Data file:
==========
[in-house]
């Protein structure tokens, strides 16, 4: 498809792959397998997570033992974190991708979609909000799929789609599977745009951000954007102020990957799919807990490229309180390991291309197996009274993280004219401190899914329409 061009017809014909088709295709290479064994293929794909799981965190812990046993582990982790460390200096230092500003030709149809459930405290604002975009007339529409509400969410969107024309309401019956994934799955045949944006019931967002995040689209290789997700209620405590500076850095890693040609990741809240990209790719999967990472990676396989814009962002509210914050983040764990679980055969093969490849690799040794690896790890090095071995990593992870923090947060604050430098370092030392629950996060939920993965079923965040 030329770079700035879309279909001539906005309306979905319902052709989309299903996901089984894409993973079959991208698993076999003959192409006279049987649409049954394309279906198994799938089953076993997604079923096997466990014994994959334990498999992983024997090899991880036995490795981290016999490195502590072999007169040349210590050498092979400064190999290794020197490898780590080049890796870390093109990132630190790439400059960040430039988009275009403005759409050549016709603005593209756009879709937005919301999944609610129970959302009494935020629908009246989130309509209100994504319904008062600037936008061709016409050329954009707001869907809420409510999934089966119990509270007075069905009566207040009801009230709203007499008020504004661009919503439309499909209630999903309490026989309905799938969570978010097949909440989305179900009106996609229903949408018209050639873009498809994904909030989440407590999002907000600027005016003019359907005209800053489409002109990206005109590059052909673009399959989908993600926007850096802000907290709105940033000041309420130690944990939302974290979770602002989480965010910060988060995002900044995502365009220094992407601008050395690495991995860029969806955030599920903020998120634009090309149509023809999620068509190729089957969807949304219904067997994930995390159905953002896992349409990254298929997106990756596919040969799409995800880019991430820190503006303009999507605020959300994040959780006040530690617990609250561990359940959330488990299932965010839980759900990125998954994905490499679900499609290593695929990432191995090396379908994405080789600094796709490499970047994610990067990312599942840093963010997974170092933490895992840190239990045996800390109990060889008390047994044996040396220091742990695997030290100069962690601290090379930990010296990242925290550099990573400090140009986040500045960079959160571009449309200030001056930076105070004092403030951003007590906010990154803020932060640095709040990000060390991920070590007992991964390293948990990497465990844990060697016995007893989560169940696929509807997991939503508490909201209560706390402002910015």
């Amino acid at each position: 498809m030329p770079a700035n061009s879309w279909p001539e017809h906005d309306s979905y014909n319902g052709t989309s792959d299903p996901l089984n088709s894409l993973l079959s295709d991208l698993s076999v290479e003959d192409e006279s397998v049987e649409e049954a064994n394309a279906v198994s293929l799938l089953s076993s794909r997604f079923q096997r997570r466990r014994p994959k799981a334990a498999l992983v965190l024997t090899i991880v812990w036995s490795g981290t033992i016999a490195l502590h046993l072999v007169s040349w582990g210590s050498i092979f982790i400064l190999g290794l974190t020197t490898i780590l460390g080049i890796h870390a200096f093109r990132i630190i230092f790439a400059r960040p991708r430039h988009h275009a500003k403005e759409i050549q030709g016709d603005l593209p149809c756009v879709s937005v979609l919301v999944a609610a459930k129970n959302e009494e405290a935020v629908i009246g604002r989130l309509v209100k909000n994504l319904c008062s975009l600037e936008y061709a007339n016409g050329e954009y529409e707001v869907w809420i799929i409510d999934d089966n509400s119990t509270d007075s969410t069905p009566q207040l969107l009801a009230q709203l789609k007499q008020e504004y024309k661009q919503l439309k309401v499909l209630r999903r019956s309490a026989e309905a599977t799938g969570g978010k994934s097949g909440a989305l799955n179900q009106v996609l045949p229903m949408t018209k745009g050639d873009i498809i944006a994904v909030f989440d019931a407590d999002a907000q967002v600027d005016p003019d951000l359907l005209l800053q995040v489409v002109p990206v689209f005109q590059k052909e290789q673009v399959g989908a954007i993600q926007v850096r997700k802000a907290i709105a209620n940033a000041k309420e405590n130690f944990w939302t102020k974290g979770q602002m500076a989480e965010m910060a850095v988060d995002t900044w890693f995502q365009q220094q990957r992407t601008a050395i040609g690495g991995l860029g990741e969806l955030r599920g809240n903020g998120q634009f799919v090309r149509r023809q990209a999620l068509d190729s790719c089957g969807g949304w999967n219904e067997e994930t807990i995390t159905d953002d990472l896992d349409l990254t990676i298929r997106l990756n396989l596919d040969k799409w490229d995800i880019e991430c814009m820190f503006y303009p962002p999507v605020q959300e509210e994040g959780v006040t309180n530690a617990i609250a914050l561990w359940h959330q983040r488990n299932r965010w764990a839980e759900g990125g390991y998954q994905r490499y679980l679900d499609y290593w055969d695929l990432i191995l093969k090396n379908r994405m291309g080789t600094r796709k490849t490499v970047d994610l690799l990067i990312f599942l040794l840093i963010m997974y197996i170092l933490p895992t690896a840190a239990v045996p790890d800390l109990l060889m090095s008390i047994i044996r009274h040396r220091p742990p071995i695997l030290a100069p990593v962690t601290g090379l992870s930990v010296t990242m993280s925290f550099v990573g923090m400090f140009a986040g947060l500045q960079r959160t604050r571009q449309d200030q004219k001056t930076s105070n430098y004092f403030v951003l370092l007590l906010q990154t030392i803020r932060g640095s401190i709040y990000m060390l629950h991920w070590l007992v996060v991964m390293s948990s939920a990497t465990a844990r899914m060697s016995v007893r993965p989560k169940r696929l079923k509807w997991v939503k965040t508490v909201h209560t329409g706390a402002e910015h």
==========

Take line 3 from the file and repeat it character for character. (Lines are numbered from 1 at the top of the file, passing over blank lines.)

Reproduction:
């Amino acid at each position: 498809m030329p770079a700035n061009s879309w279909p001539e017809h906005d309306s979905y014909n319902g052709t989309s792959d299903p996901l089984n088709s894409l993973l079959s295709d991208l698993s076999v290479e003959d192409e006279s397998v049987e649409e049954a064994n394309a279906v198994s293929l799938l089953s076993s794909r997604f079923q096997r997570r466990r014994p994959k799981a334990a498999l992983v965190l024997t090899i991880v812990w036995s490795g981290t033992i016999a490195l502590h046993l072999v007169s040349w582990g210590s050498i092979f982790i400064l190999g290794l974190t020197t490898i780590l460390g080049i890796h870390a200096f093109r990132i630190i230092f790439a400059r960040p991708r430039h988009h275009a500003k403005e759409i050549q030709g016709d603005l593209p149809c756009v879709s937005v979609l919301v999944a609610a459930k129970n959302e009494e405290a935020v629908i009246g604002r989130l309509v209100k909000n994504l319904c008062s975009l600037e936008y061709a007339n016409g050329e954009y529409e707001v869907w809420i799929i409510d999934d089966n509400s119990t509270d007075s969410t069905p009566q207040l969107l009801a009230q709203l789609k007499q008020e504004y024309k661009q919503l439309k309401v499909l209630r999903r019956s309490a026989e309905a599977t799938g969570g978010k994934s097949g909440a989305l799955n179900q009106v996609l045949p229903m949408t018209k745009g050639d873009i498809i944006a994904v909030f989440d019931a407590d999002a907000q967002v600027d005016p003019d951000l359907l005209l800053q995040v489409v002109p990206v689209f005109q590059k052909e290789q673009v399959g989908a954007i993600q926007v850096r997700k802000a907290i709105a209620n940033a000041k309420e405590n130690f944990w939302t102020k974290g979770q602002m500076a989480e965010m910060a850095v988060d995002t900044w890693f995502q365009q220094q990957r992407t601008a050395i040609g690495g991995l860029g990741e969806l955030r599920g809240n903020g998120q634009f799919v090309r149509r023809q990209a999620l068509d190729s790719c089957g969807g949304w999967n219904e067997e994930t807990i995390t159905d953002d990472l896992d349409l990254t990676i298929r997106l990756n396989l596919d040969k799409w490229d995800i880019e991430c814009m820190f503006y303009p962002p999507v605020q959300e509210e994040g959780v006040t309180n530690a617990i609250a914050l561990w359940h959330q983040r488990n299932r965010w764990a839980e759900g990125g390991y998954q994905r490499y679980l679900d499609y290593w055969d695929l990432i191995l093969k090396n379908r994405m291309g080789t600094r796709k490849t490499v970047d994610l690799l990067i990312f599942l040794l840093i963010m997974y197996i170092l933490p895992t690896a840190a239990v045996p790890d800390l109990l060889m090095s008390i047994i044996r009274h040396r220091p742990p071995i695997l030290a100069p990593v962690t601290g090379l992870s930990v010296t990242m993280s925290f550099v990573g923090m400090f140009a986040g947060l500045q960079r959160t604050r571009q449309d200030q004219k001056t930076s105070n430098y004092f403030v951003l370092l007590l906010q990154t030392i803020r932060g640095s401190i709040y990000m060390l629950h991920w070590l007992v996060v991964m390293s948990s939920a990497t465990a844990r899914m060697s016995v007893r993965p989560k169940r696929l079923k509807w997991v939503k965040t508490v909201h209560t329409g706390a402002e910015h």